Intraocular Lymphoma

When intraocular lymphoma (IOL) is present at diagnosis, there is usually concomitant cerebral involvement. If WBXRT is being used in the primary treatment, the eyes should also be included in the irradiation field. The long term side-effects of orbital irradiation include the development of cataracts, retinal detachment, and optic nerve atrophy. High-dose intravenous MTX alone can achieve therapeutic concentrations in the vitreous humour.65 One study reported a complete response in four of five patients with IOL treated with this approach.66 This suggests that orbital XRT can be deferred in patients with stable visual findings who receive MTX. One approach is to assess for persistent disease after four cycles of chemotherapy. If IOL is still detected, then orbital irradiation can be administered.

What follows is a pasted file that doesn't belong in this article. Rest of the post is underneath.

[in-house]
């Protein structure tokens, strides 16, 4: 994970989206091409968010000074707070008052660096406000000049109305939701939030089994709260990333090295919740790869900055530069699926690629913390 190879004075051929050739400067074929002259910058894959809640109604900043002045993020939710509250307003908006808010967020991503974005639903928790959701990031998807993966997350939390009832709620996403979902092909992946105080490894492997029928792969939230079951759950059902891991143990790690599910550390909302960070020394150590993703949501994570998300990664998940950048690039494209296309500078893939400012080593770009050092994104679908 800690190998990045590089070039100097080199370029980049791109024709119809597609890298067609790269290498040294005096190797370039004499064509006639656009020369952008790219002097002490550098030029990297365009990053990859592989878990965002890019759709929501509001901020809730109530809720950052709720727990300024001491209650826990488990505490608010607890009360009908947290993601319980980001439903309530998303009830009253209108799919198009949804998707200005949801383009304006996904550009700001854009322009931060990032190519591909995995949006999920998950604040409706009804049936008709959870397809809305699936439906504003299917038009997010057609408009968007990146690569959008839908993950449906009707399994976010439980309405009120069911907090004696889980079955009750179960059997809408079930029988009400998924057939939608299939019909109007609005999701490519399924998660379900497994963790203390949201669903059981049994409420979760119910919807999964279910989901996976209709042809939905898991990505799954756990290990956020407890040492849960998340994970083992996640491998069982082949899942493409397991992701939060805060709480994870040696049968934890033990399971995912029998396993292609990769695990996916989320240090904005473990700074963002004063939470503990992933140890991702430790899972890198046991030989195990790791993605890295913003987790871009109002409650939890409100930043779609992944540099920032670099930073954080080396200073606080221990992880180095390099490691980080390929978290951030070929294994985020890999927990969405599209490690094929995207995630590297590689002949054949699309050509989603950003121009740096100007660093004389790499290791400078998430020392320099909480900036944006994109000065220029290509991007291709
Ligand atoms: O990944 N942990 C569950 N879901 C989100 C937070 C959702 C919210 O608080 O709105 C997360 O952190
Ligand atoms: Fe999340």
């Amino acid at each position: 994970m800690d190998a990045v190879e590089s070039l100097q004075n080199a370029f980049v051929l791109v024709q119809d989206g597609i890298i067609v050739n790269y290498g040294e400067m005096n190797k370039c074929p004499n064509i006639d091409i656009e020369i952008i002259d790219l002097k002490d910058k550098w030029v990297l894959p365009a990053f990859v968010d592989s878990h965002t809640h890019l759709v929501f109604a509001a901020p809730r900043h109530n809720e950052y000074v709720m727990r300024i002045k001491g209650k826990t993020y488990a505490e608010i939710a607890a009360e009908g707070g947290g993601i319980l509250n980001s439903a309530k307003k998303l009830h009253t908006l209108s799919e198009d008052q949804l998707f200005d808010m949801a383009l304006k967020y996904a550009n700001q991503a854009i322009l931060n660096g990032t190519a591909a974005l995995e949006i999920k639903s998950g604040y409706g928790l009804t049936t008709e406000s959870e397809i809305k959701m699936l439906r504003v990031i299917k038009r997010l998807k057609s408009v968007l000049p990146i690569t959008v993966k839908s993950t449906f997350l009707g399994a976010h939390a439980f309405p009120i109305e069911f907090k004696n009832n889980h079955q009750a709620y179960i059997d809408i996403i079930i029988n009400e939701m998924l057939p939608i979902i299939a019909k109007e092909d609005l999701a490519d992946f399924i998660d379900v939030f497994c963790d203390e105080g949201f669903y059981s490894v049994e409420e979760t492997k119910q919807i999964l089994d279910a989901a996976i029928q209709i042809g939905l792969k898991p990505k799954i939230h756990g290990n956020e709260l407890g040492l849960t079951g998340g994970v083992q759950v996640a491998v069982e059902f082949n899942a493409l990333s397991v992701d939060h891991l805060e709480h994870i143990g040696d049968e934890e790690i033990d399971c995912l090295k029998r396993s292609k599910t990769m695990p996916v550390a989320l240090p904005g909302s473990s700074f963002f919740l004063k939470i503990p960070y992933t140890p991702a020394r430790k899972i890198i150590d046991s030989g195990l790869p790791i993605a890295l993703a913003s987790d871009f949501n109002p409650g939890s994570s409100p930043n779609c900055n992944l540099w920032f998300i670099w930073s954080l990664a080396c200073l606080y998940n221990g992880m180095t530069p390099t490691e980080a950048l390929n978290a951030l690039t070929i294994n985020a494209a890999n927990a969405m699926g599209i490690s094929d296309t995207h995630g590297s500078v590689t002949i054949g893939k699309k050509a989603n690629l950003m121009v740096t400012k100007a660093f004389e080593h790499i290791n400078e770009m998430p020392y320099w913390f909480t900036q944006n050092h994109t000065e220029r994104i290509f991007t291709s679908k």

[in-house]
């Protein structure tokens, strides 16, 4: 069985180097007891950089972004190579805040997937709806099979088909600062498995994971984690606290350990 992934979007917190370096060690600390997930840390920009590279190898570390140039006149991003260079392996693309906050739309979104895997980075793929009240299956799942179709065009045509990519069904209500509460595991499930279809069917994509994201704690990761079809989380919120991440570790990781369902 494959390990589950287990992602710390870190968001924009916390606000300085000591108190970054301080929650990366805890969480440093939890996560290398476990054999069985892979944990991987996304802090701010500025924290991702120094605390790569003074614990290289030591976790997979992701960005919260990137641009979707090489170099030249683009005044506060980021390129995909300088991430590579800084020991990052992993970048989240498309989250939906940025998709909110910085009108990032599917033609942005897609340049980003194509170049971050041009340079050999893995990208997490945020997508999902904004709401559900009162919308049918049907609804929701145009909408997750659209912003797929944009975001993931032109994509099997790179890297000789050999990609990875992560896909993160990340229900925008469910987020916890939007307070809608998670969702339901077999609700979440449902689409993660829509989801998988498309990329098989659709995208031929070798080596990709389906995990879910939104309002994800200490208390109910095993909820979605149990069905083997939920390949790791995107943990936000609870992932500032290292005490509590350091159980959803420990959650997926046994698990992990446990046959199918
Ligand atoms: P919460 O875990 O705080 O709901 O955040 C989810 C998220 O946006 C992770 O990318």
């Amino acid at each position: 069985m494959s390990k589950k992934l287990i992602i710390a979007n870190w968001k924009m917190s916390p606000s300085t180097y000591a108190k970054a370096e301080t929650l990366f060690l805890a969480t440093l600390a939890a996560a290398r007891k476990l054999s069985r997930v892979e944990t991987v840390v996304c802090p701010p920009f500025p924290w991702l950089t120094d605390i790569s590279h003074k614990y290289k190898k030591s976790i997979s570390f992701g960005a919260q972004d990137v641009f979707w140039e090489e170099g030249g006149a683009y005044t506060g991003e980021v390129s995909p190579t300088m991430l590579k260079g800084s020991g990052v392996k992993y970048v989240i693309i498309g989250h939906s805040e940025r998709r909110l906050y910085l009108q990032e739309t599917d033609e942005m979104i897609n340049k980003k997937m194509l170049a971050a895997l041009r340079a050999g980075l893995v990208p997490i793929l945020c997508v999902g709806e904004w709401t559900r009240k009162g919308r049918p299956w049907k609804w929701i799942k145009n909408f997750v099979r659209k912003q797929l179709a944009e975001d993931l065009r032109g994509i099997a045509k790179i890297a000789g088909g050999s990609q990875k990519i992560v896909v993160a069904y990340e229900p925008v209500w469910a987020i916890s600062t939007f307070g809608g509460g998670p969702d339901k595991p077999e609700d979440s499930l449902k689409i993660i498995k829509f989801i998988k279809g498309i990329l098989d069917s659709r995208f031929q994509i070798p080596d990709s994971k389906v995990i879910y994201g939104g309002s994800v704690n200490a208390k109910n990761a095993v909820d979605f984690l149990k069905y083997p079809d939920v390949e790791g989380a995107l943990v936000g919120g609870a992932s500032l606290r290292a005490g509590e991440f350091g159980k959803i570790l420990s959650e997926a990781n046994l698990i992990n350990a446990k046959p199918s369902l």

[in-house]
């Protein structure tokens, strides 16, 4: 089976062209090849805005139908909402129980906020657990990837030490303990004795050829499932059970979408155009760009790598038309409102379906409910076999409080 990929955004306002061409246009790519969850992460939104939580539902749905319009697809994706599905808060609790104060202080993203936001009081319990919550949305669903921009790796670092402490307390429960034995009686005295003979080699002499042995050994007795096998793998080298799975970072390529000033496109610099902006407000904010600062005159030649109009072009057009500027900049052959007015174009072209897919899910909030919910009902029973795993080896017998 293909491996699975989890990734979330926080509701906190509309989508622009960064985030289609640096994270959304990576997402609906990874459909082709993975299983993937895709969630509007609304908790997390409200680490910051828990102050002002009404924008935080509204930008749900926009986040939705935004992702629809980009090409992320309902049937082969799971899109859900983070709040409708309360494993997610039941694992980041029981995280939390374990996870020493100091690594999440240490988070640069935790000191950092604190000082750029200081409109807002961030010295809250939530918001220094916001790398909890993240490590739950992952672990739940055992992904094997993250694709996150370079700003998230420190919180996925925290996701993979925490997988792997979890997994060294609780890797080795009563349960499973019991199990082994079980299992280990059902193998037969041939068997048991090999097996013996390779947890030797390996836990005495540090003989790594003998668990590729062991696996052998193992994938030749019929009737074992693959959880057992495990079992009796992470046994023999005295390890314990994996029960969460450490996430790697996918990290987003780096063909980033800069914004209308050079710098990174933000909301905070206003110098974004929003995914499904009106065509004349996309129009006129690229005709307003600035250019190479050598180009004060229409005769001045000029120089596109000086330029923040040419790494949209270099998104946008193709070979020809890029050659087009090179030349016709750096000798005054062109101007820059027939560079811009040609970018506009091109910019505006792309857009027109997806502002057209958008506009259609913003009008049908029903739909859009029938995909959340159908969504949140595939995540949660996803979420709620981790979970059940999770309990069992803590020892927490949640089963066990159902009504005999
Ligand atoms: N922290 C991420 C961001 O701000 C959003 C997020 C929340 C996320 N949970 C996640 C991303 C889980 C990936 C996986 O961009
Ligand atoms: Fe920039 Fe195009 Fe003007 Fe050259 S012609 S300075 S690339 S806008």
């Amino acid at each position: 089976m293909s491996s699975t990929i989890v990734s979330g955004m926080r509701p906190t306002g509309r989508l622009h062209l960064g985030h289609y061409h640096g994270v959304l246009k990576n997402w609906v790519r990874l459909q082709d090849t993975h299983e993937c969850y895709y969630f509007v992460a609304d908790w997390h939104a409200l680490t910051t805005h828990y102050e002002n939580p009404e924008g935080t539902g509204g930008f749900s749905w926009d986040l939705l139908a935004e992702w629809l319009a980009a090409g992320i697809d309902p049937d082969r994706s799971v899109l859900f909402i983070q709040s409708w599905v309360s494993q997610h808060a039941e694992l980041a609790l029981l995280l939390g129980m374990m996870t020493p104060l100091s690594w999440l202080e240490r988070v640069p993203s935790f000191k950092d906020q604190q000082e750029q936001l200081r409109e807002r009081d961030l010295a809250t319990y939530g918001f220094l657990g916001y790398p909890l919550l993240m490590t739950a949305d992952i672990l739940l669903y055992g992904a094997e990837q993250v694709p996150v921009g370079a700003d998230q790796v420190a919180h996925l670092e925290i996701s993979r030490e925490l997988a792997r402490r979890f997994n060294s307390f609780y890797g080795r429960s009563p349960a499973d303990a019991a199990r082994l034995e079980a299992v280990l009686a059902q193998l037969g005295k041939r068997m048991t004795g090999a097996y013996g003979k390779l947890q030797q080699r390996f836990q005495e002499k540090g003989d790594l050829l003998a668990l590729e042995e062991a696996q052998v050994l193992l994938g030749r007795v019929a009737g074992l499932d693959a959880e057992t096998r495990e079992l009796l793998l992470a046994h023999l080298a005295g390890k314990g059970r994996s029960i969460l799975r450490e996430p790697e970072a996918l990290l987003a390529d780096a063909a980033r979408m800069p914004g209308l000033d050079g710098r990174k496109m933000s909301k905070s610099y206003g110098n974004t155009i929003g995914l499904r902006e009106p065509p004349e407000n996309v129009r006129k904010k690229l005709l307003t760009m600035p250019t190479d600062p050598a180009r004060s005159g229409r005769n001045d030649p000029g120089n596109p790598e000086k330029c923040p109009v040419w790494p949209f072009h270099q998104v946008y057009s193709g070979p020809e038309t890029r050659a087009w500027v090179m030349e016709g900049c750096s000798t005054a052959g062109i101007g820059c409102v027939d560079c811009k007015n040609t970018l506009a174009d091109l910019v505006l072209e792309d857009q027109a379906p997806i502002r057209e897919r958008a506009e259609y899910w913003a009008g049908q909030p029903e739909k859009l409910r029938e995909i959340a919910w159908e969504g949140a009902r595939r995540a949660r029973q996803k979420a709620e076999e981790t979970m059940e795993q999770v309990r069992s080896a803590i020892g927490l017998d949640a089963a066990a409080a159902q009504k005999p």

It is rare for patients to present with IOL alone. Ninety percent of these patients will eventually relapse in the brain, and any treatment approach should keep this in mind. Chemotherapy alone, with orbital and/or WBXRT reserved for persistent or progressive disease, is an attractive option that minimizes toxicity.

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